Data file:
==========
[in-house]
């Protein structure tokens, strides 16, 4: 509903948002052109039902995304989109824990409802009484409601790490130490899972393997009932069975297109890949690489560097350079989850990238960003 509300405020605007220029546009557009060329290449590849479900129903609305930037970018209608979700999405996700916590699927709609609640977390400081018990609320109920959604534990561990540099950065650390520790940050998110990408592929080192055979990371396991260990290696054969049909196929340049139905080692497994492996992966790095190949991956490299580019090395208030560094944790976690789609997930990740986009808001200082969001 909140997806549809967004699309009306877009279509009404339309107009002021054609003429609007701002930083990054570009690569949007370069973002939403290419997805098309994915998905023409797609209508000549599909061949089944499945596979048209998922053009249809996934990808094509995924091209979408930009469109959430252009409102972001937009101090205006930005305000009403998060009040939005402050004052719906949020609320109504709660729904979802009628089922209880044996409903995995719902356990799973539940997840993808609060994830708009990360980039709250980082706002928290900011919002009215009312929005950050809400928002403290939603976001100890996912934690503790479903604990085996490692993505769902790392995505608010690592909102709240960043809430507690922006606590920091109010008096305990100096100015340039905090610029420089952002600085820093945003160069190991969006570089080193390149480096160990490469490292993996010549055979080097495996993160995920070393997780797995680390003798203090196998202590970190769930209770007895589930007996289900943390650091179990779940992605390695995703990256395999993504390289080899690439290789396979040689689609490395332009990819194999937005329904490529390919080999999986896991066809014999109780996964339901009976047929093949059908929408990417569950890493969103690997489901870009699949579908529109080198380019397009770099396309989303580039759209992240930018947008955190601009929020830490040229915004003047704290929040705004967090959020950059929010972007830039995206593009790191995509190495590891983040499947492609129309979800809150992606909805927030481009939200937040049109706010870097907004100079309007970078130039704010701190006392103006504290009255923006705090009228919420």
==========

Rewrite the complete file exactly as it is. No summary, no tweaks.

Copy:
[in-house]
């Protein structure tokens, strides 16, 4: 509903948002052109039902995304989109824990409802009484409601790490130490899972393997009932069975297109890949690489560097350079989850990238960003 509300405020605007220029546009557009060329290449590849479900129903609305930037970018209608979700999405996700916590699927709609609640977390400081018990609320109920959604534990561990540099950065650390520790940050998110990408592929080192055979990371396991260990290696054969049909196929340049139905080692497994492996992966790095190949991956490299580019090395208030560094944790976690789609997930990740986009808001200082969001 909140997806549809967004699309009306877009279509009404339309107009002021054609003429609007701002930083990054570009690569949007370069973002939403290419997805098309994915998905023409797609209508000549599909061949089944499945596979048209998922053009249809996934990808094509995924091209979408930009469109959430252009409102972001937009101090205006930005305000009403998060009040939005402050004052719906949020609320109504709660729904979802009628089922209880044996409903995995719902356990799973539940997840993808609060994830708009990360980039709250980082706002928290900011919002009215009312929005950050809400928002403290939603976001100890996912934690503790479903604990085996490692993505769902790392995505608010690592909102709240960043809430507690922006606590920091109010008096305990100096100015340039905090610029420089952002600085820093945003160069190991969006570089080193390149480096160990490469490292993996010549055979080097495996993160995920070393997780797995680390003798203090196998202590970190769930209770007895589930007996289900943390650091179990779940992605390695995703990256395999993504390289080899690439290789396979040689689609490395332009990819194999937005329904490529390919080999999986896991066809014999109780996964339901009976047929093949059908929408990417569950890493969103690997489901870009699949579908529109080198380019397009770099396309989303580039759209992240930018947008955190601009929020830490040229915004003047704290929040705004967090959020950059929010972007830039995206593009790191995509190495590891983040499947492609129309979800809150992606909805927030481009939200937040049109706010870097907004100079309007970078130039704010701190006392103006504290009255923006705090009228919420």